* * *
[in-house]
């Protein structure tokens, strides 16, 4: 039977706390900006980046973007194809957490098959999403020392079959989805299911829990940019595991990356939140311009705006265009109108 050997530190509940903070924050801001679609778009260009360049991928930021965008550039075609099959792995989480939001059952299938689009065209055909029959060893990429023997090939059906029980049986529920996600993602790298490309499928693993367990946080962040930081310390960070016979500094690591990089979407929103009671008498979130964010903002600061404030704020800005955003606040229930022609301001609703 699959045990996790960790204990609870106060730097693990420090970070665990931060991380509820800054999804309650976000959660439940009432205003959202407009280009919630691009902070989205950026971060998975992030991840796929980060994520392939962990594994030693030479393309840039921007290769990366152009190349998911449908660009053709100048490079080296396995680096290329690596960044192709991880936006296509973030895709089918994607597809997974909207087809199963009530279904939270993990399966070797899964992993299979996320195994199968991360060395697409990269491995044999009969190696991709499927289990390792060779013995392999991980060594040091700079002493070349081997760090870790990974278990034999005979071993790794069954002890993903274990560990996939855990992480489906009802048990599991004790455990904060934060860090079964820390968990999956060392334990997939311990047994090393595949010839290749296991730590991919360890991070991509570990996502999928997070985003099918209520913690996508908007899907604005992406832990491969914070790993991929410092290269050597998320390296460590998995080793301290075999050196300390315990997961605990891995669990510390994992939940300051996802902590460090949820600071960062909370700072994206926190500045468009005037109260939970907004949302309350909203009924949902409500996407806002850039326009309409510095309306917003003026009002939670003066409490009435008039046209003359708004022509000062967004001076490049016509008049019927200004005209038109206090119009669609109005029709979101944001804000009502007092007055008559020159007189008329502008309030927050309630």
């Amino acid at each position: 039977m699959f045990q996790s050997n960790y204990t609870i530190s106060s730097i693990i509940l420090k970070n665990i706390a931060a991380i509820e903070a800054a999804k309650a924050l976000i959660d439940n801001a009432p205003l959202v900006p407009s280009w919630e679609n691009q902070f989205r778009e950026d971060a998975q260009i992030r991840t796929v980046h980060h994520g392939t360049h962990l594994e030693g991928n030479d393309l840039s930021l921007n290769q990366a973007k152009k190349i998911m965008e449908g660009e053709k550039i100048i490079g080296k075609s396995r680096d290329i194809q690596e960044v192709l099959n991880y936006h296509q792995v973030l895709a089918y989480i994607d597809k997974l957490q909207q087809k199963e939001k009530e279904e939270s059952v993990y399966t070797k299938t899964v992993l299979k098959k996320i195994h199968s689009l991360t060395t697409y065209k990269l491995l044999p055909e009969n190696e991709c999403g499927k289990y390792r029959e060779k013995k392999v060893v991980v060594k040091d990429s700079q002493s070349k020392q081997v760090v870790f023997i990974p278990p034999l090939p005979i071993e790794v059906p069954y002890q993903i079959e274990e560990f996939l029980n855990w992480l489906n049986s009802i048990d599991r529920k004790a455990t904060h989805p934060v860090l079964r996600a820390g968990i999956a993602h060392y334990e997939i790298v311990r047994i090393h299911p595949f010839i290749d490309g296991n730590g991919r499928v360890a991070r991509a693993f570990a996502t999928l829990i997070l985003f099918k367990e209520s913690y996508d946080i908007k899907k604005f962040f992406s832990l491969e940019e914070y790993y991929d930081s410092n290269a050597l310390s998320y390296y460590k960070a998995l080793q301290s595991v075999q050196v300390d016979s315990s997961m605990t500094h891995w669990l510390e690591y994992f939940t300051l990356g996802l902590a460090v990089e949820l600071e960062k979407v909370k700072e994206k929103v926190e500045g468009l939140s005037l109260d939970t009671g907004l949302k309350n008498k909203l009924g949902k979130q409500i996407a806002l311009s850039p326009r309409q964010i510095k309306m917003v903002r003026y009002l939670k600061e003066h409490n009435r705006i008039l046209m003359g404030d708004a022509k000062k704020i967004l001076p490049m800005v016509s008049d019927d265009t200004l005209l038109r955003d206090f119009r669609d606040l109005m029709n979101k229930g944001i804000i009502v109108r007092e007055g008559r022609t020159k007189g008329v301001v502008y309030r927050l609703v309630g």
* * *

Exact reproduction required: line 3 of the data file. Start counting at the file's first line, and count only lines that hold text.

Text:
């Amino acid at each position: 039977m699959f045990q996790s050997n960790y204990t609870i530190s106060s730097i693990i509940l420090k970070n665990i706390a931060a991380i509820e903070a800054a999804k309650a924050l976000i959660d439940n801001a009432p205003l959202v900006p407009s280009w919630e679609n691009q902070f989205r778009e950026d971060a998975q260009i992030r991840t796929v980046h980060h994520g392939t360049h962990l594994e030693g991928n030479d393309l840039s930021l921007n290769q990366a973007k152009k190349i998911m965008e449908g660009e053709k550039i100048i490079g080296k075609s396995r680096d290329i194809q690596e960044v192709l099959n991880y936006h296509q792995v973030l895709a089918y989480i994607d597809k997974l957490q909207q087809k199963e939001k009530e279904e939270s059952v993990y399966t070797k299938t899964v992993l299979k098959k996320i195994h199968s689009l991360t060395t697409y065209k990269l491995l044999p055909e009969n190696e991709c999403g499927k289990y390792r029959e060779k013995k392999v060893v991980v060594k040091d990429s700079q002493s070349k020392q081997v760090v870790f023997i990974p278990p034999l090939p005979i071993e790794v059906p069954y002890q993903i079959e274990e560990f996939l029980n855990w992480l489906n049986s009802i048990d599991r529920k004790a455990t904060h989805p934060v860090l079964r996600a820390g968990i999956a993602h060392y334990e997939i790298v311990r047994i090393h299911p595949f010839i290749d490309g296991n730590g991919r499928v360890a991070r991509a693993f570990a996502t999928l829990i997070l985003f099918k367990e209520s913690y996508d946080i908007k899907k604005f962040f992406s832990l491969e940019e914070y790993y991929d930081s410092n290269a050597l310390s998320y390296y460590k960070a998995l080793q301290s595991v075999q050196v300390d016979s315990s997961m605990t500094h891995w669990l510390e690591y994992f939940t300051l990356g996802l902590a460090v990089e949820l600071e960062k979407v909370k700072e994206k929103v926190e500045g468009l939140s005037l109260d939970t009671g907004l949302k309350n008498k909203l009924g949902k979130q409500i996407a806002l311009s850039p326009r309409q964010i510095k309306m917003v903002r003026y009002l939670k600061e003066h409490n009435r705006i008039l046209m003359g404030d708004a022509k000062k704020i967004l001076p490049m800005v016509s008049d019927d265009t200004l005209l038109r955003d206090f119009r669609d606040l109005m029709n979101k229930g944001i804000i009502v109108r007092e007055g008559r022609t020159k007189g008329v301001v502008y309030r927050l609703v309630g």